There was no significant difference between patients receiving no therapy (n = 99) and those treated with either efavirenz (n = 45; P = 0.56; 95% CI: −0.13 to 0.24) or nevirapine (n = 65; P = 0.92; 95%CI: −0.15 to 0.13, Fig. 1). Minimal variation was observed in the median log10 transformed difference of the assays between patients taking no therapy, efavirenz, or nevirapine (0.01; −0.01; and 0.10 log10 copies/mL respectively; Fig. 1). There was also no significant difference observed between the nevirapine and efavirenz groups (P = 0.54) suggesting that neither efavirenz nor nevirapine significantly affected the Cavidi assay results despite efavirenz binding particularly tightly to the HIV RT enzyme.
There was no significant difference between the Cavidi and RT-PCR assay results for patients with (n = 32) or without (n = 6) NRTI resistance-associated mutations (P = 0.24; 95% CI: −0.89 to 0.23; data not shown). When data were analyzed from patients with 1-3 (n = 10), 4-6 (n = 6), and 7 (n = 16) individual NRTI mutations, there was no significant difference between 1-3 mutations (P = 0.35; 95% CI: −0.94 to 0.34), 4-6 mutations (P = 0.38; 95% CI: −0.88 to 0.35), and 7 mutations (P = 0.20; 95% CI: −0.95 to 0.20) compared with patients with no mutations (n = 6). Similarly, the difference between the Cavidi and RT-PCR VL assay results for samples with NNRTI resistance-associated mutations (n = 28) did not vary significantly from those samples without NNRTI mutations (n = 10; P = 0.43; 95% CI: −0.42 to 0.18). The most common mutations observed were at positions 41, 103, 184, and 215 and were observed in 63%, 61%, 84%, and 66% of patients, respectively. Although the sample size tested here was small, the data suggest that the presence of resistance-associated mutations within RT does not affect the performance of the Cavidi assay, even within samples containing up to 7 mutations.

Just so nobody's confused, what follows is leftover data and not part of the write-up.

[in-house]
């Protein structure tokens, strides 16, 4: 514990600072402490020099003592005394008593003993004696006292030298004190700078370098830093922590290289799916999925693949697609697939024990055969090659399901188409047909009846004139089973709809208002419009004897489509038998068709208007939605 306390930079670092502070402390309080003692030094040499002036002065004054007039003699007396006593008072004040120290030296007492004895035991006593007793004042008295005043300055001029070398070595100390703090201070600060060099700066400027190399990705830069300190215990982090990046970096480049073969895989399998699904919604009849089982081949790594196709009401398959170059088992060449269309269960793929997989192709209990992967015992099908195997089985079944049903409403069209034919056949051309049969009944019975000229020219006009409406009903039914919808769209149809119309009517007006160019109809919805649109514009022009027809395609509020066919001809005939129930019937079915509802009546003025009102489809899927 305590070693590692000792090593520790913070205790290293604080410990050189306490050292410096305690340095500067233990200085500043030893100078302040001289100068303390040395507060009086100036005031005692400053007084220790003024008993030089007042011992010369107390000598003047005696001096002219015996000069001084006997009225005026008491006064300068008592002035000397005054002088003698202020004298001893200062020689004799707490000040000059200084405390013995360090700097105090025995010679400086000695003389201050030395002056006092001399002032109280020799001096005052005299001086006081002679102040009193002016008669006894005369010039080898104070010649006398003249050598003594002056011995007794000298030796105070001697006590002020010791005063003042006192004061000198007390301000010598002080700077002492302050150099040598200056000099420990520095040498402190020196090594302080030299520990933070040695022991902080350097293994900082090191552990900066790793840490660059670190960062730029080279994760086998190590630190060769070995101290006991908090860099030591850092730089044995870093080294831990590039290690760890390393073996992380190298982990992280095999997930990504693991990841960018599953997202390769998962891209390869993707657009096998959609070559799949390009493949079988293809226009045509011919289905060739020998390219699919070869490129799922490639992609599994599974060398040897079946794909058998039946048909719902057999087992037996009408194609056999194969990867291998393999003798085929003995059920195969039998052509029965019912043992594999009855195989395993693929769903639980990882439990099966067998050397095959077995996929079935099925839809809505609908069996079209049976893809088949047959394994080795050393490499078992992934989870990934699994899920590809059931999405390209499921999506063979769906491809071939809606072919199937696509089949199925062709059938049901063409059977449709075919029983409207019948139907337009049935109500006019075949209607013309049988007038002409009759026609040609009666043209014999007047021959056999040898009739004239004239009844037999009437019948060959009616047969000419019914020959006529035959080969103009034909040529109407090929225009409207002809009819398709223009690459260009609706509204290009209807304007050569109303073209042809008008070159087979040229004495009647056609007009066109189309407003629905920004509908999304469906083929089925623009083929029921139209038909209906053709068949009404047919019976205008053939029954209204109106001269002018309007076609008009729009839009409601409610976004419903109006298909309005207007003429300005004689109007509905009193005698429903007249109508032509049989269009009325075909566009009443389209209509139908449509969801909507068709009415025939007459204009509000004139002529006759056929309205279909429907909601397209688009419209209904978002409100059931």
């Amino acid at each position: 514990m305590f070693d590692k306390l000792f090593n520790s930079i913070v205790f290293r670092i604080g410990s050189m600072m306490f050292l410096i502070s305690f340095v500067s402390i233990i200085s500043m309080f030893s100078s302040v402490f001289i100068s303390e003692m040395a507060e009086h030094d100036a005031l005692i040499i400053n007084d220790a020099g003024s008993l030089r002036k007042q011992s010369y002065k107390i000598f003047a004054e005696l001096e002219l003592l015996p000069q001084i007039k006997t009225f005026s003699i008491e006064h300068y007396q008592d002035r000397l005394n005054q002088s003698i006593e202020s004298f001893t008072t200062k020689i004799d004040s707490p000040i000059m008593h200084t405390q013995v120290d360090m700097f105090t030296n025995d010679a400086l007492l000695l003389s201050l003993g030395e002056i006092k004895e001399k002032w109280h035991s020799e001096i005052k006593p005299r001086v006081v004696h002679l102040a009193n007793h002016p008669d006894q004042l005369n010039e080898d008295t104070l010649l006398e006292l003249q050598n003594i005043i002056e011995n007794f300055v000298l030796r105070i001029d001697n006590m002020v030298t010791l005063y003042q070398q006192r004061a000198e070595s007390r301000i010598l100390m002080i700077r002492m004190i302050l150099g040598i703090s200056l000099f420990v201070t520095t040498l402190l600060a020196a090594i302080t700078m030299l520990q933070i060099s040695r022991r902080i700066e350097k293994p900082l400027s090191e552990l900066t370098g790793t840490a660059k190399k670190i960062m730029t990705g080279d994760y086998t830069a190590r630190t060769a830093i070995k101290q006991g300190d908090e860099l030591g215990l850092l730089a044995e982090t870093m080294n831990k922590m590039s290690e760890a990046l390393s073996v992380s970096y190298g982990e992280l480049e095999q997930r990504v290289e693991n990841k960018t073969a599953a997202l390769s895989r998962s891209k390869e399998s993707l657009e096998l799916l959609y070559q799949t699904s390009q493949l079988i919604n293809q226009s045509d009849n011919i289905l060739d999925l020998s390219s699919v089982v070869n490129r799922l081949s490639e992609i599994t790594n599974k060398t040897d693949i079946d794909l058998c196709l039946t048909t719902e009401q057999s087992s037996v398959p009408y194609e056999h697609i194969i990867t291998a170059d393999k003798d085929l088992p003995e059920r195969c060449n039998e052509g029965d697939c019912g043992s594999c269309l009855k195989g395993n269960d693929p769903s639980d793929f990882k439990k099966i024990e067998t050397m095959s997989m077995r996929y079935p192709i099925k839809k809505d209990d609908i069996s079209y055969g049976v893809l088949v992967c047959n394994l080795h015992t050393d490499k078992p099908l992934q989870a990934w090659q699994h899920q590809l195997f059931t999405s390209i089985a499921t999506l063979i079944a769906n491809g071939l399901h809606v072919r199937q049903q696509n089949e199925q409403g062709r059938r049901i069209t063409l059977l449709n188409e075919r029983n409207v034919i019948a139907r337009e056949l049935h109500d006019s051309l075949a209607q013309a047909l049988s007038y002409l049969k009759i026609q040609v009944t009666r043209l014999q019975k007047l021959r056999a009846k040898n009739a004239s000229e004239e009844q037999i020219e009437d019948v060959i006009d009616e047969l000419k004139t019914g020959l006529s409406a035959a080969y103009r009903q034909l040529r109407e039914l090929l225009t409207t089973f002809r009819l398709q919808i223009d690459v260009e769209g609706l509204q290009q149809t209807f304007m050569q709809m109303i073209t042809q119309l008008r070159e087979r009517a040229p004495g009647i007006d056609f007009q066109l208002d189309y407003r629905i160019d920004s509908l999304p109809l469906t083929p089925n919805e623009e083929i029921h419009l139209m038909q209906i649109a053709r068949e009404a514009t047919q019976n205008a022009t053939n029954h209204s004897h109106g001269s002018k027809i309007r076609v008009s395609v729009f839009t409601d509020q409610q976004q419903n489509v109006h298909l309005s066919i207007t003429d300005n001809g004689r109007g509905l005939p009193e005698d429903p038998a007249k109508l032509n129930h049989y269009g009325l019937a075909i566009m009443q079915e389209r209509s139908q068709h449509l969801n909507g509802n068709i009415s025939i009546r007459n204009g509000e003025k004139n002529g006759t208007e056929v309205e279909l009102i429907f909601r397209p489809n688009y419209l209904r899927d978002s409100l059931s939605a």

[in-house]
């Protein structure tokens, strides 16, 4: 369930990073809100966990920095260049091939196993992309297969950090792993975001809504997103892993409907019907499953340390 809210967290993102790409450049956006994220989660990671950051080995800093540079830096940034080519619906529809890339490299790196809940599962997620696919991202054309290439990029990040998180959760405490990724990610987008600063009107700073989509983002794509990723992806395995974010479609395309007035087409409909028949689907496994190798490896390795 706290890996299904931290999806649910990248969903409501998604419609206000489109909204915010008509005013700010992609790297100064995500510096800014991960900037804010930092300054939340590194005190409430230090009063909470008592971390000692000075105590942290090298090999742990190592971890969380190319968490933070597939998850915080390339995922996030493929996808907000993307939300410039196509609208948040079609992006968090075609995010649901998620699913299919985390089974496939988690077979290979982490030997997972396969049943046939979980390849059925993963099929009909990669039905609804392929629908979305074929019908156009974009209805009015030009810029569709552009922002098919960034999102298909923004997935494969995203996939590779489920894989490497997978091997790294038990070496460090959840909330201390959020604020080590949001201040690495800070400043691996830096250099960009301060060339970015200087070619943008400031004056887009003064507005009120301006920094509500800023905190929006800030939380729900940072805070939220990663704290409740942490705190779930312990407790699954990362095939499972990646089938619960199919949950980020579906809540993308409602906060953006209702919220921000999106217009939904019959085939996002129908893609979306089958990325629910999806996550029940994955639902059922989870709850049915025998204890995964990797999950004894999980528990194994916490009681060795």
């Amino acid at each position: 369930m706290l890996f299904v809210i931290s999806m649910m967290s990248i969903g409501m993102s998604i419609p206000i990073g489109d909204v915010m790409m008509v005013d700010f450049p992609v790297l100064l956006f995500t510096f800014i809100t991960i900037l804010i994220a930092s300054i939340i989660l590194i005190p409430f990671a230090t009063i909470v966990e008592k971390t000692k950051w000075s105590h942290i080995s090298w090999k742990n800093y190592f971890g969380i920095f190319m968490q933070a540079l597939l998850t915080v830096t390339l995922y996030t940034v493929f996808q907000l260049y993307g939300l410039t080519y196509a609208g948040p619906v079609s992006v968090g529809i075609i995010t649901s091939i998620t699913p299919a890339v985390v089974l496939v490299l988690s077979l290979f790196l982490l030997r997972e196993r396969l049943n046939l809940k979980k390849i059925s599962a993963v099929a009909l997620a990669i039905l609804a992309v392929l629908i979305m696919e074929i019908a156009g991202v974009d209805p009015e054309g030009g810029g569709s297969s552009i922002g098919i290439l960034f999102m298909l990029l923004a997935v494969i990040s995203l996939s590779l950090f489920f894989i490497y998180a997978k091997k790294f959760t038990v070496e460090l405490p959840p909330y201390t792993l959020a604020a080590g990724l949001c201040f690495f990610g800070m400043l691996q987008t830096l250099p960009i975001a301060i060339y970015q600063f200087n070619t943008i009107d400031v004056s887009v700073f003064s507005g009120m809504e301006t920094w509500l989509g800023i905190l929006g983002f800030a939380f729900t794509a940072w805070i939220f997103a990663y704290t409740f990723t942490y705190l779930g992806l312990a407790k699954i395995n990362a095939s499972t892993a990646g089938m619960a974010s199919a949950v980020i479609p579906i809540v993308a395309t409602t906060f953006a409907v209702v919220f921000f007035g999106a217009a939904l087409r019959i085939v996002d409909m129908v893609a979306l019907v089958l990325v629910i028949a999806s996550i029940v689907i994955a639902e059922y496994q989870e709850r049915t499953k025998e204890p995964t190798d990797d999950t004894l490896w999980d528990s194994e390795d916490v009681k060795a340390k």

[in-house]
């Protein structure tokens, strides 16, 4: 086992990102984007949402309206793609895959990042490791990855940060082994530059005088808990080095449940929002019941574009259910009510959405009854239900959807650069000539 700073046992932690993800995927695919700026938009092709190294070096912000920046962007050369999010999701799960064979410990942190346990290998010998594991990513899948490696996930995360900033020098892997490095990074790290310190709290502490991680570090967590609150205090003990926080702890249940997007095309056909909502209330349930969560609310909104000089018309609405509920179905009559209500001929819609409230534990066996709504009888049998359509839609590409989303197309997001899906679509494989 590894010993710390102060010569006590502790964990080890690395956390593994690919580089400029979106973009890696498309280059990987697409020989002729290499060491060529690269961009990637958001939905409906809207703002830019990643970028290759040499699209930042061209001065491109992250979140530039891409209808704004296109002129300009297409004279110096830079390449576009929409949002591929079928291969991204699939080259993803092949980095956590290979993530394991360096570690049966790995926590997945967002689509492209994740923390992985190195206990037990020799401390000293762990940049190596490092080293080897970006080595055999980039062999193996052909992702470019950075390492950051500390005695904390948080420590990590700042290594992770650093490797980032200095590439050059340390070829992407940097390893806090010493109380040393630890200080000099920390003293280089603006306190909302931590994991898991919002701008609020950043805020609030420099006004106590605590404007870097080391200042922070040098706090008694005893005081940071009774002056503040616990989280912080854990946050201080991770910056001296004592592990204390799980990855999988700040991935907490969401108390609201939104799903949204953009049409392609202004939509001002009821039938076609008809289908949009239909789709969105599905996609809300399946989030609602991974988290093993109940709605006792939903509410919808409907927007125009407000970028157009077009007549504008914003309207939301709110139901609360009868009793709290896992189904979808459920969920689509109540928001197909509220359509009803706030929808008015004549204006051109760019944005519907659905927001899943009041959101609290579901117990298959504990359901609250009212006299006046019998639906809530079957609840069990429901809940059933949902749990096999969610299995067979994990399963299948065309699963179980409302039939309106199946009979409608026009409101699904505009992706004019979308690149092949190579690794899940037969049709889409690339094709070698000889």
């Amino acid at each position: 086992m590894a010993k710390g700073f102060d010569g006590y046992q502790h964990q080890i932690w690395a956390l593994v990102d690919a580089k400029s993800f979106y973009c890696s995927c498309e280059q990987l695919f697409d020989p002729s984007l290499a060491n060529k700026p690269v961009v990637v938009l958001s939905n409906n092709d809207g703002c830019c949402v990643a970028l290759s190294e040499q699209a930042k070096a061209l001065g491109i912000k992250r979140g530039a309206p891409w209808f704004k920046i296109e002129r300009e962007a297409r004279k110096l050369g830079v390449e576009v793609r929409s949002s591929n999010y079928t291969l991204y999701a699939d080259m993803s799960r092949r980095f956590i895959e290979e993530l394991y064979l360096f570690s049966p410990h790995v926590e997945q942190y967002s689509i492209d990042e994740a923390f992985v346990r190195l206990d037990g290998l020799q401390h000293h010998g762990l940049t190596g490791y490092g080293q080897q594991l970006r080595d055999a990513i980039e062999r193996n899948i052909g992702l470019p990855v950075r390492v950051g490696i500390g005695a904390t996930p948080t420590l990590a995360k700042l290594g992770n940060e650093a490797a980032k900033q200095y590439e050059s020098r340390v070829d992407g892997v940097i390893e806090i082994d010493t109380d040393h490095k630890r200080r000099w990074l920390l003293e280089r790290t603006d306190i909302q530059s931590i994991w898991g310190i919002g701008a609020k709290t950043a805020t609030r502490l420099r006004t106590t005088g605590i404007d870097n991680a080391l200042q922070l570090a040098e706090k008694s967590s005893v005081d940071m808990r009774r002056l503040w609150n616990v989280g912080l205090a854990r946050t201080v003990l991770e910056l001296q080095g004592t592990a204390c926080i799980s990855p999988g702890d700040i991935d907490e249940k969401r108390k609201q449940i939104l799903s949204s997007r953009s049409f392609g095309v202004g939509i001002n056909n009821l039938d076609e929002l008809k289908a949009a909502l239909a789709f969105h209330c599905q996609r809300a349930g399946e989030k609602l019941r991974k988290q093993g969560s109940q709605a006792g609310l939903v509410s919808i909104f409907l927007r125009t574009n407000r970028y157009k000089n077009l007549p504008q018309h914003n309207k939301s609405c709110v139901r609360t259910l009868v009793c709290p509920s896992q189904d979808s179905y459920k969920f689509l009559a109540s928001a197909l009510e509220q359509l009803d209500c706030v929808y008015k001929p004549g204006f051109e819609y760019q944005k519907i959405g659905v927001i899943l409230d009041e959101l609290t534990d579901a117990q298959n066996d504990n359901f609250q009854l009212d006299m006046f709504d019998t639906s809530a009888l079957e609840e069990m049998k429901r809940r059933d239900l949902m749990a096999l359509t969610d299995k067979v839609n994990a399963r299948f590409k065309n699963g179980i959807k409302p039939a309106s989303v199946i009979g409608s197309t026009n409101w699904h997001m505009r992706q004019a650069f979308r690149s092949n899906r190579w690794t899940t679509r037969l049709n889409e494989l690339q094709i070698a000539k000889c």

The Cavidi assay is currently being implemented in countries with limited resources. Our data confirm previous findings from our group and others that the Cavidi assay shows an excellent association with the RT-PCR assay.5-7,11,12 This study shows that although the Cavidi assay measures RT activity, current antiretroviral therapies that inhibit RT (NRTIs and NNRTIs) do not significantly interfere with the assay. Our data show no difference between the Cavidi and RT-PCR assay results for samples containing either NRTI or NNRTI mutations as compared with those containing no mutations. In our earlier study,6 we reported a decrease in VL of 0.20 log10 when NNRTI mutations were present, which we considered is unlikely to be of clinical significance. The results presented here are likely to be more accurate as only samples where a genotype was performed on the same sample assessed for VL were used, whereas our earlier study used samples where the “matching” genotype was performed on a sample within 100 days of the VL sample date.
Our data suggest that the Cavidi assay is an acceptable assay for monitoring VL in patients on RT inhibitor medication and carrying HIV quasispecies with RT mutations.
We would like to acknowledge Cavidi for kindly donating the kits for this study and thank Prof Ben Berkhout and Erna Albers for support of Lisette B. van Rooijen.
Lisette B. van Rooijen, MSc*†
Vicki Greengrass, BSc*
Lisa M. Morris, BSc, MBA*
Megan M. Plate, BSc*
Maelenn Gouillou, MSc‡
Gilda Tachedjian, PhD§‖¶
Nicolas Sluis-Cremer, PhD#
Anna C. Hearps, PhD*
Suzanne M. Crowe, MD*¶
*Clinical Research Laboratory, Burnet Institute, Melbourne, Victoria, Australia
†VU University Medical Centre, Amsterdam, The Netherlands
‡Centre for Population Health, Burnet Institute, Melbourne, Victoria, Australia
§Molecular Interactions Group, Burnet Institute, Melbourne, Victoria, Australia
‖Department of Microbiology, Monash University, Clayton, Victoria, Australia
¶Department of Medicine, Monash University, Melbourne, Victoria, Australia
#Department of Medicine, Division of Infectious Diseases, University of Pittsburgh School of Medicine, Pittsburgh, PA.
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© 2009 Lippincott Williams & Wilkins, Inc.